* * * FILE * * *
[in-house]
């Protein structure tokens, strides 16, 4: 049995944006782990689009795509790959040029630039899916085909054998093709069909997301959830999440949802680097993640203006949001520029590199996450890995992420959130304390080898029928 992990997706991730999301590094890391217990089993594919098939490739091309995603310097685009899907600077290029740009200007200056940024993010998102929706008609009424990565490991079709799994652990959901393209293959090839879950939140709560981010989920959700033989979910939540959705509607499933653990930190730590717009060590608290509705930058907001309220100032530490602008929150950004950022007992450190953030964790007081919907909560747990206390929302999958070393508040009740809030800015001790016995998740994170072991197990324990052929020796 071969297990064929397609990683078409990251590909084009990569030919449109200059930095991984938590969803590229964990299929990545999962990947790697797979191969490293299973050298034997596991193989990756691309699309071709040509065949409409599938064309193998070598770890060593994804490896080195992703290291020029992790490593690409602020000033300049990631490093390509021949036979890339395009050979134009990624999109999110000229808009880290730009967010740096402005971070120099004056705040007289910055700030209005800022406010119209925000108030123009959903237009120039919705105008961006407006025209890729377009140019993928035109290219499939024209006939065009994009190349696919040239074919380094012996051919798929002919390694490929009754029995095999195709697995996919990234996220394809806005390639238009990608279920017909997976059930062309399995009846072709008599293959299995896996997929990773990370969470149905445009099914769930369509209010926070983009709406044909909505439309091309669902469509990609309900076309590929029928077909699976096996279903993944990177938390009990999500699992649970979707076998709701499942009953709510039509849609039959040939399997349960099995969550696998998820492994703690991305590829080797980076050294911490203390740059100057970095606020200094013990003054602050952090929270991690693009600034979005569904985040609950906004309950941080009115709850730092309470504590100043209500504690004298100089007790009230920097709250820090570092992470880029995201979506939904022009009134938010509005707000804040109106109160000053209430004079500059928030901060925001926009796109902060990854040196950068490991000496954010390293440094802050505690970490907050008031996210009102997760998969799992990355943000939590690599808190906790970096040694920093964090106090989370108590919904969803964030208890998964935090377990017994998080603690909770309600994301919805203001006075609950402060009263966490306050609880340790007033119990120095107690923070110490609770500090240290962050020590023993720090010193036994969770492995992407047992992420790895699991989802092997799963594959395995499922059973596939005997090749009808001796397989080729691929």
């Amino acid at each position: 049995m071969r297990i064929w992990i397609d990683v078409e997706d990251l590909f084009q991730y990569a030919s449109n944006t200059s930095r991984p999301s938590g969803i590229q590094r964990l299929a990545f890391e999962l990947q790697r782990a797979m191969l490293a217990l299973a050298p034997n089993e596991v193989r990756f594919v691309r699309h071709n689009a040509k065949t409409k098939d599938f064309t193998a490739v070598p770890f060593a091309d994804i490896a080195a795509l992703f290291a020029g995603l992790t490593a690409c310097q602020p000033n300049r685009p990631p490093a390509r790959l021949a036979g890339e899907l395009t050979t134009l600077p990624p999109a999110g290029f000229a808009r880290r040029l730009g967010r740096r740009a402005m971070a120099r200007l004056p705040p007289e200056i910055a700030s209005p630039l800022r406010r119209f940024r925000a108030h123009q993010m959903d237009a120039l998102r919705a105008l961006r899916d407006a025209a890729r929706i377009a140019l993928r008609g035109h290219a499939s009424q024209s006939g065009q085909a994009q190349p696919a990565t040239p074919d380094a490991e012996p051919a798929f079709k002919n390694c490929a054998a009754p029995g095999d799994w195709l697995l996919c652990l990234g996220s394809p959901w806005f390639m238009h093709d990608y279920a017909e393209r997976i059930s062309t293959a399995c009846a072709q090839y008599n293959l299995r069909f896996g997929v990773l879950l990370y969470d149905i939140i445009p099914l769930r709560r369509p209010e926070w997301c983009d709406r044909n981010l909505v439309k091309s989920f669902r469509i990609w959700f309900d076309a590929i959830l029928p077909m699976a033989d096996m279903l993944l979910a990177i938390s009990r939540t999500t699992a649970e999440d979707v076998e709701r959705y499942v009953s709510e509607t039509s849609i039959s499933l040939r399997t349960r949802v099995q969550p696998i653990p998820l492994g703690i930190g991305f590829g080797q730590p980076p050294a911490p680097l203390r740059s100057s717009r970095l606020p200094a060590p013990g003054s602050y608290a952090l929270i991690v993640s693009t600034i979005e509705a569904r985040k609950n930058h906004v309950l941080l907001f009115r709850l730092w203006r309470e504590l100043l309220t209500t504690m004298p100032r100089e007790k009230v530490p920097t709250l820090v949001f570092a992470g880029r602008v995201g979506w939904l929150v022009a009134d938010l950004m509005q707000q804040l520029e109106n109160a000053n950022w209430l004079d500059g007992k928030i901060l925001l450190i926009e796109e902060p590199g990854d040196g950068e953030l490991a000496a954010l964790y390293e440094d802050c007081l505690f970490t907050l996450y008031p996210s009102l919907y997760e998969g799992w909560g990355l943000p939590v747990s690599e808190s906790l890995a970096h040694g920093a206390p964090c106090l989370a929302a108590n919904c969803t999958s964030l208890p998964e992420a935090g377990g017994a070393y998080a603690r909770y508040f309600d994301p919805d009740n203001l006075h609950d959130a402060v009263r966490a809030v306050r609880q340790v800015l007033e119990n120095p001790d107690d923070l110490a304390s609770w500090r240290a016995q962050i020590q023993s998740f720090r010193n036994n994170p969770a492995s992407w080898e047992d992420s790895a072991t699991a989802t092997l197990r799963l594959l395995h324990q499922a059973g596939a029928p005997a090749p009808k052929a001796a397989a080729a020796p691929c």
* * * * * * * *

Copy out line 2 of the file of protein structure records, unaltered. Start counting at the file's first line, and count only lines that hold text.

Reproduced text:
């Protein structure tokens, strides 16, 4: 049995944006782990689009795509790959040029630039899916085909054998093709069909997301959830999440949802680097993640203006949001520029590199996450890995992420959130304390080898029928 992990997706991730999301590094890391217990089993594919098939490739091309995603310097685009899907600077290029740009200007200056940024993010998102929706008609009424990565490991079709799994652990959901393209293959090839879950939140709560981010989920959700033989979910939540959705509607499933653990930190730590717009060590608290509705930058907001309220100032530490602008929150950004950022007992450190953030964790007081919907909560747990206390929302999958070393508040009740809030800015001790016995998740994170072991197990324990052929020796 071969297990064929397609990683078409990251590909084009990569030919449109200059930095991984938590969803590229964990299929990545999962990947790697797979191969490293299973050298034997596991193989990756691309699309071709040509065949409409599938064309193998070598770890060593994804490896080195992703290291020029992790490593690409602020000033300049990631490093390509021949036979890339395009050979134009990624999109999110000229808009880290730009967010740096402005971070120099004056705040007289910055700030209005800022406010119209925000108030123009959903237009120039919705105008961006407006025209890729377009140019993928035109290219499939024209006939065009994009190349696919040239074919380094012996051919798929002919390694490929009754029995095999195709697995996919990234996220394809806005390639238009990608279920017909997976059930062309399995009846072709008599293959299995896996997929990773990370969470149905445009099914769930369509209010926070983009709406044909909505439309091309669902469509990609309900076309590929029928077909699976096996279903993944990177938390009990999500699992649970979707076998709701499942009953709510039509849609039959040939399997349960099995969550696998998820492994703690991305590829080797980076050294911490203390740059100057970095606020200094013990003054602050952090929270991690693009600034979005569904985040609950906004309950941080009115709850730092309470504590100043209500504690004298100089007790009230920097709250820090570092992470880029995201979506939904022009009134938010509005707000804040109106109160000053209430004079500059928030901060925001926009796109902060990854040196950068490991000496954010390293440094802050505690970490907050008031996210009102997760998969799992990355943000939590690599808190906790970096040694920093964090106090989370108590919904969803964030208890998964935090377990017994998080603690909770309600994301919805203001006075609950402060009263966490306050609880340790007033119990120095107690923070110490609770500090240290962050020590023993720090010193036994969770492995992407047992992420790895699991989802092997799963594959395995499922059973596939005997090749009808001796397989080729691929």